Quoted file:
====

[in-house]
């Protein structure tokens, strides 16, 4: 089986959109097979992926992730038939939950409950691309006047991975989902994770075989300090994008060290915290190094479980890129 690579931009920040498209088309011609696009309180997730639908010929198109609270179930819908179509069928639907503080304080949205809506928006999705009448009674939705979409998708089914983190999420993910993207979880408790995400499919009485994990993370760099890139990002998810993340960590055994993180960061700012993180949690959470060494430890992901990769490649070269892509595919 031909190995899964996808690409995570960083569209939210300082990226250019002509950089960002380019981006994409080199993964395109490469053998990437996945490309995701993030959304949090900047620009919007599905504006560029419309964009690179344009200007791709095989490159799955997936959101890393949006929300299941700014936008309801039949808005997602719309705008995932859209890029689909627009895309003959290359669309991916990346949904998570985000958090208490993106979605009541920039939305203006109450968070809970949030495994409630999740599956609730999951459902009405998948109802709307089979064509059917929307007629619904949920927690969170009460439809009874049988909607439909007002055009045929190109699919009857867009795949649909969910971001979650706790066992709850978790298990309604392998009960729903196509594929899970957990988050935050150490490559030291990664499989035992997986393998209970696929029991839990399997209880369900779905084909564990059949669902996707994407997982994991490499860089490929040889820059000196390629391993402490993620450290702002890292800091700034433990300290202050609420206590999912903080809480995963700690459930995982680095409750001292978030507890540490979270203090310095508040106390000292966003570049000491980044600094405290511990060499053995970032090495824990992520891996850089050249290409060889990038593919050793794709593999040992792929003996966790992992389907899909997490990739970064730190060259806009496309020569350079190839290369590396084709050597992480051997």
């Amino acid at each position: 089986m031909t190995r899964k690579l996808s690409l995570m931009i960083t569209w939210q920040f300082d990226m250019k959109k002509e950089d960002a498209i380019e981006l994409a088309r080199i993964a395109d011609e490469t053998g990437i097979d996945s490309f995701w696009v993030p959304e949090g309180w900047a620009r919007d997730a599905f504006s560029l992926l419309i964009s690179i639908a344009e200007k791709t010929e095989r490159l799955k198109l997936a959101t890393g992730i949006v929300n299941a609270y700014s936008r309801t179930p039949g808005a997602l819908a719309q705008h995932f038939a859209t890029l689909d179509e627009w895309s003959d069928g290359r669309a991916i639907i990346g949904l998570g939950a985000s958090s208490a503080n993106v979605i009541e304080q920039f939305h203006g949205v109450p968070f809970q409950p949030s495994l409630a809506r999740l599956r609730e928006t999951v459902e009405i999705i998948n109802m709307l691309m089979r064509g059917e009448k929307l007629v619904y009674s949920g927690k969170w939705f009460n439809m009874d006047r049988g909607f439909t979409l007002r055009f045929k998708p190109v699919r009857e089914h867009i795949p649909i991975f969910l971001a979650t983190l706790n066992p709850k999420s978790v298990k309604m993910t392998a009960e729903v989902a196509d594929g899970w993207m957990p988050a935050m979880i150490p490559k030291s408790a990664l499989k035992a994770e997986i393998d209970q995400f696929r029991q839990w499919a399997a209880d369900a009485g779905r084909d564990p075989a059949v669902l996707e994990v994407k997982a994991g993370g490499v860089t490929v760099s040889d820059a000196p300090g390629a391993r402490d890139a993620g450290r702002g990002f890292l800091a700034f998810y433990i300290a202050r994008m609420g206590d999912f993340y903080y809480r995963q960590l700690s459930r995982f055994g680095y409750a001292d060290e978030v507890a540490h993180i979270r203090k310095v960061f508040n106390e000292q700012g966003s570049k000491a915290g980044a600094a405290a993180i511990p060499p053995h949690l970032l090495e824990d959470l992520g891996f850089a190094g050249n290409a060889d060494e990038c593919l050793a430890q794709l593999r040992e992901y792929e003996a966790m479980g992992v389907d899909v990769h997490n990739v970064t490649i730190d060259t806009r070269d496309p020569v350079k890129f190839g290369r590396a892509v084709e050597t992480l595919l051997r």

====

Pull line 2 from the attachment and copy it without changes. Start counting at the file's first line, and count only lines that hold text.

């Protein structure tokens, strides 16, 4: 089986959109097979992926992730038939939950409950691309006047991975989902994770075989300090994008060290915290190094479980890129 690579931009920040498209088309011609696009309180997730639908010929198109609270179930819908179509069928639907503080304080949205809506928006999705009448009674939705979409998708089914983190999420993910993207979880408790995400499919009485994990993370760099890139990002998810993340960590055994993180960061700012993180949690959470060494430890992901990769490649070269892509595919 031909190995899964996808690409995570960083569209939210300082990226250019002509950089960002380019981006994409080199993964395109490469053998990437996945490309995701993030959304949090900047620009919007599905504006560029419309964009690179344009200007791709095989490159799955997936959101890393949006929300299941700014936008309801039949808005997602719309705008995932859209890029689909627009895309003959290359669309991916990346949904998570985000958090208490993106979605009541920039939305203006109450968070809970949030495994409630999740599956609730999951459902009405998948109802709307089979064509059917929307007629619904949920927690969170009460439809009874049988909607439909007002055009045929190109699919009857867009795949649909969910971001979650706790066992709850978790298990309604392998009960729903196509594929899970957990988050935050150490490559030291990664499989035992997986393998209970696929029991839990399997209880369900779905084909564990059949669902996707994407997982994991490499860089490929040889820059000196390629391993402490993620450290702002890292800091700034433990300290202050609420206590999912903080809480995963700690459930995982680095409750001292978030507890540490979270203090310095508040106390000292966003570049000491980044600094405290511990060499053995970032090495824990992520891996850089050249290409060889990038593919050793794709593999040992792929003996966790992992389907899909997490990739970064730190060259806009496309020569350079190839290369590396084709050597992480051997």